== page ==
The principal goal of this project is to characterize the molecular mechanisms by which the RNA genome of HIV-1 is exported from the nucleus of an infected host cell. HIV-1 RNA nuclear export requires the formation of a defined transport complex, composed of the viral Rev protein, the Rev-response element (RRE), and the host proteins, CRM1 (also known as XPO1 or Exportin 1) and Ran. The RRE is a 250-nucleotide segment of the genome, which is predicted to have a well-defined tertiary structural fold. Despite almost three decades of intense effort, the structures of the RRE and of the transport complex are still unknown. This lack of structural data significantly hinders a molecular level understanding of this critical step in HIV-1 replication. We therefore propose to: (1) Determine the structure of the RRE. Novel experimental approaches will be developed and applied in order to obtain homogeneous preparations of the RRE in multimilligram quantities. Novel RNA crystallization aids will be developed to facilitate RRE crystallization and structural analysis byx-ray crystallography. Optimization of constructs will be performed in an assay-guided manner. (2) Reconstitute the Rev/RRE complex using purified RNA and protein subunits. Various reconstitution methods will be applied, with the goal of obtaining samples of homogeneous stoichiometry and composition. Biochemical and structural analysis will be performed in conjunction with virological and cell biological assays. Overall, the proposed experiments will directly test alternative models of RRE structure, define the mechanisms that control the subunit stoichiometry of the RNA transport complex, and begin to probe molecular details of how the Rev/RRE system co-opts the host cell's nuclear export machinery. RNA transport is an essential, rate-limiting step in HIV-1 replication, and these studies are likely to suggest new strategies to inhibit the virus.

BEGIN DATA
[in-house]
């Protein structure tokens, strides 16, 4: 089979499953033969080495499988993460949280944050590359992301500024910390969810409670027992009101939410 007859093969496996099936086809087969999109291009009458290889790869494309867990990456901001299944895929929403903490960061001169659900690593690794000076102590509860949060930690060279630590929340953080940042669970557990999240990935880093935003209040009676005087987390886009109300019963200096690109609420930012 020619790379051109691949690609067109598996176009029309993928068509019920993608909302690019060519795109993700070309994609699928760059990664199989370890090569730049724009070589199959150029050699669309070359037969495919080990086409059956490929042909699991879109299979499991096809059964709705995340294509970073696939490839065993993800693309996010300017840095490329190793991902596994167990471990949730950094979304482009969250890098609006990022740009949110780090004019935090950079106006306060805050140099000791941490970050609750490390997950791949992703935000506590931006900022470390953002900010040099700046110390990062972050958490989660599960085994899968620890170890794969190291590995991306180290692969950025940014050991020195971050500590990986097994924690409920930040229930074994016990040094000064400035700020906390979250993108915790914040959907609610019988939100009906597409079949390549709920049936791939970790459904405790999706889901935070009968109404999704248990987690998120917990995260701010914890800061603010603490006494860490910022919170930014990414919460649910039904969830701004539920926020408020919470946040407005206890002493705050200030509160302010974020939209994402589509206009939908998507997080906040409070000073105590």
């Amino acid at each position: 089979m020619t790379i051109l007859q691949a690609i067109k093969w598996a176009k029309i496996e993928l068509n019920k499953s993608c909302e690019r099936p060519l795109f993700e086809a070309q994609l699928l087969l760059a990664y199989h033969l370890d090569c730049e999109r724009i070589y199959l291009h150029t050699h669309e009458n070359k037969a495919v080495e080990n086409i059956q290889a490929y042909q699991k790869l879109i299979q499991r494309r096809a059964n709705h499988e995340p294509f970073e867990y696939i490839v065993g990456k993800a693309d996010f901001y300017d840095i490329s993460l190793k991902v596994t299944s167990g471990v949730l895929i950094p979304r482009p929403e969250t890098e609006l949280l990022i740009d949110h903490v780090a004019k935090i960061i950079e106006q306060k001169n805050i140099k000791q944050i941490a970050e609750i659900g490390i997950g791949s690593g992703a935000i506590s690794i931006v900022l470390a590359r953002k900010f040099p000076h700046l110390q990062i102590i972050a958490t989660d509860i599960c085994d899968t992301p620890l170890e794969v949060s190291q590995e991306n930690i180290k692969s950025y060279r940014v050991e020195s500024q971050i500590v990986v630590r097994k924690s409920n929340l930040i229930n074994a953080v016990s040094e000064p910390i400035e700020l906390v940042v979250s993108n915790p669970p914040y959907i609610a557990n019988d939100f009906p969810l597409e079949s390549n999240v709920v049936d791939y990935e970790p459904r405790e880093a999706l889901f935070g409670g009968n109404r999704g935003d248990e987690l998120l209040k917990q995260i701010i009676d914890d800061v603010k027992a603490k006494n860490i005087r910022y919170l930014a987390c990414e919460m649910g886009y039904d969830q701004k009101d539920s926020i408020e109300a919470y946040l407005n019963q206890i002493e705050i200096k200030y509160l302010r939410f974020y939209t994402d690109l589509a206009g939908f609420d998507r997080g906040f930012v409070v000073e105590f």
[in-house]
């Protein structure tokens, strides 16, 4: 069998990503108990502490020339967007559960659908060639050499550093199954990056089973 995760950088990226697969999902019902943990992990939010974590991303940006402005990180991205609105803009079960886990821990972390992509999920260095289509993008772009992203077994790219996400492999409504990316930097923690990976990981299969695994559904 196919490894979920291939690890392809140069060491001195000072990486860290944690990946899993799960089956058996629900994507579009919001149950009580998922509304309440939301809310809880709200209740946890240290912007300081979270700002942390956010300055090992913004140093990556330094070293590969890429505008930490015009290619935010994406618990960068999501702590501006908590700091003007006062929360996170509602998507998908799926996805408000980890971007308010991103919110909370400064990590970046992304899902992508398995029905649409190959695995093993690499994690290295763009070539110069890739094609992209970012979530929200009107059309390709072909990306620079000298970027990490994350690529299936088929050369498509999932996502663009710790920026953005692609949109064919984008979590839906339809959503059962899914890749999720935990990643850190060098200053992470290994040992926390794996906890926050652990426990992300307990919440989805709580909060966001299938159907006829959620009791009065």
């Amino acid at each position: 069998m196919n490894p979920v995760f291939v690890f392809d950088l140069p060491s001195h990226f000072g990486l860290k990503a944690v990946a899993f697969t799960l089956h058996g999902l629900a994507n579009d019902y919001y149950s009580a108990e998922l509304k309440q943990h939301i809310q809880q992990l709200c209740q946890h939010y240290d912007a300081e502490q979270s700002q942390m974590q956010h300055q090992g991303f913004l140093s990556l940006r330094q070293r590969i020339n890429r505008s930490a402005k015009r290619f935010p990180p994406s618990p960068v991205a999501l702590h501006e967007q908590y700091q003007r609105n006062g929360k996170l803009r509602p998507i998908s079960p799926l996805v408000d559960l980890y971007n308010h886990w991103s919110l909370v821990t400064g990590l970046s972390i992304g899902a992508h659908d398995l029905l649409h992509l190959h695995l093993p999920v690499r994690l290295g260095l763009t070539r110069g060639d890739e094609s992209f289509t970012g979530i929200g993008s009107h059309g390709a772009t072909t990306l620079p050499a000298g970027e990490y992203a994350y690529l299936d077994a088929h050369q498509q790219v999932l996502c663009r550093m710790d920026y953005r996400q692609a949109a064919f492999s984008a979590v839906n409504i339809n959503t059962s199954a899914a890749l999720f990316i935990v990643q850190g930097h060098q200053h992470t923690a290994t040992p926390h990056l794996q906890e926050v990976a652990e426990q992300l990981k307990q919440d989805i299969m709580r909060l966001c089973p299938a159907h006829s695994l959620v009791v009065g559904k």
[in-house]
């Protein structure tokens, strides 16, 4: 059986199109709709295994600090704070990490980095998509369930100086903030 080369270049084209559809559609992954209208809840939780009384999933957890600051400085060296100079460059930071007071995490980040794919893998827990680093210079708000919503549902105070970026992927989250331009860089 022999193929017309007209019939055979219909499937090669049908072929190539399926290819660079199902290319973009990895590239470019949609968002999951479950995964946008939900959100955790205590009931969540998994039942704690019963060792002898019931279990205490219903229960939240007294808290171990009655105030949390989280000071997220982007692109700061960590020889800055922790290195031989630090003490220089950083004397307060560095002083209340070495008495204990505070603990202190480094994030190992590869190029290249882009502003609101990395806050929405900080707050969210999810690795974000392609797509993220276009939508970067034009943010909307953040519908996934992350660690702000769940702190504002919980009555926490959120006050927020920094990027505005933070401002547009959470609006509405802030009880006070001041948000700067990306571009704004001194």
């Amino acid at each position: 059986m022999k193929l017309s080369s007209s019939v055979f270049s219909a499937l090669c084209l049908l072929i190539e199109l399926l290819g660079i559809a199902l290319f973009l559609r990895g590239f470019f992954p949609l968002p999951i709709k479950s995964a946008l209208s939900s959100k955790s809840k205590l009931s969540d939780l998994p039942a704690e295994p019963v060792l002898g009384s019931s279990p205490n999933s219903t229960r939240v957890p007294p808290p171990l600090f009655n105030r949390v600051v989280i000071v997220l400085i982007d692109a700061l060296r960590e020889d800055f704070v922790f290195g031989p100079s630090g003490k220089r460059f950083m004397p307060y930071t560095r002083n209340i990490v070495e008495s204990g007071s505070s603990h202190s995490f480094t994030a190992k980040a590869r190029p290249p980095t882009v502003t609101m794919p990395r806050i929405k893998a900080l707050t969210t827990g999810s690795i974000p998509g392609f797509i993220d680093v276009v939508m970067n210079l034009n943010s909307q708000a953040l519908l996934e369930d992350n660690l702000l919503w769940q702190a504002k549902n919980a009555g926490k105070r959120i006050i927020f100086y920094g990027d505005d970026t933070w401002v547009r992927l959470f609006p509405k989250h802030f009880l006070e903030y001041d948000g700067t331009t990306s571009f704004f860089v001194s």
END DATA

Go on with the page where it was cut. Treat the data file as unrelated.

The principal goal of this project is to understand the process of HIV-1 RNA nuclear export, which is an essential, rate-limiting step in the replication of the virus. The proposed studies will provide detailed molecular-level structures of the components of the transport machinery, and are likely to provide novel insights on how to inhibit HIV.